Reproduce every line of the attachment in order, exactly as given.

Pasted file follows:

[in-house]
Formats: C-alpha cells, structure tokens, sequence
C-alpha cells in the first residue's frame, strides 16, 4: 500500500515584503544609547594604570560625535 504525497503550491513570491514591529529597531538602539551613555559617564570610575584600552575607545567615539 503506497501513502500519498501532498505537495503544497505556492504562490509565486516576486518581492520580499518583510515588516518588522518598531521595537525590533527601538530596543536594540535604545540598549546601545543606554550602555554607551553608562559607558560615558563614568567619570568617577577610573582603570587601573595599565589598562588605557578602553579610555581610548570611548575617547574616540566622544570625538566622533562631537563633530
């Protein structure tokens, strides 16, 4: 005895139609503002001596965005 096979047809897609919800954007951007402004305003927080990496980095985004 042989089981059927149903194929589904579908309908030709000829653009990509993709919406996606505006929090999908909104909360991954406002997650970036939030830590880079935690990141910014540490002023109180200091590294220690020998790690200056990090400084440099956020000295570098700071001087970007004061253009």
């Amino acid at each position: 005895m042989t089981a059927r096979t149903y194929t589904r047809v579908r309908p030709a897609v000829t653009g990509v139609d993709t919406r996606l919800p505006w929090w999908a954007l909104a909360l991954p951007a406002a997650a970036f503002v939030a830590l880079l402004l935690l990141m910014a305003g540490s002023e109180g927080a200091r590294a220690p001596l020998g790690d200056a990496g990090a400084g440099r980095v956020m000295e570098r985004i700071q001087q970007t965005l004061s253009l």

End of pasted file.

[in-house]
Formats: C-alpha cells, structure tokens, sequence
C-alpha cells in the first residue's frame, strides 16, 4: 500500500515584503544609547594604570560625535 504525497503550491513570491514591529529597531538602539551613555559617564570610575584600552575607545567615539 503506497501513502500519498501532498505537495503544497505556492504562490509565486516576486518581492520580499518583510515588516518588522518598531521595537525590533527601538530596543536594540535604545540598549546601545543606554550602555554607551553608562559607558560615558563614568567619570568617577577610573582603570587601573595599565589598562588605557578602553579610555581610548570611548575617547574616540566622544570625538566622533562631537563633530
């Protein structure tokens, strides 16, 4: 005895139609503002001596965005 096979047809897609919800954007951007402004305003927080990496980095985004 042989089981059927149903194929589904579908309908030709000829653009990509993709919406996606505006929090999908909104909360991954406002997650970036939030830590880079935690990141910014540490002023109180200091590294220690020998790690200056990090400084440099956020000295570098700071001087970007004061253009």
């Amino acid at each position: 005895m042989t089981a059927r096979t149903y194929t589904r047809v579908r309908p030709a897609v000829t653009g990509v139609d993709t919406r996606l919800p505006w929090w999908a954007l909104a909360l991954p951007a406002a997650a970036f503002v939030a830590l880079l402004l935690l990141m910014a305003g540490s002023e109180g927080a200091r590294a220690p001596l020998g790690d200056a990496g990090a400084g440099r980095v956020m000295e570098r985004i700071q001087q970007t965005l004061s253009l």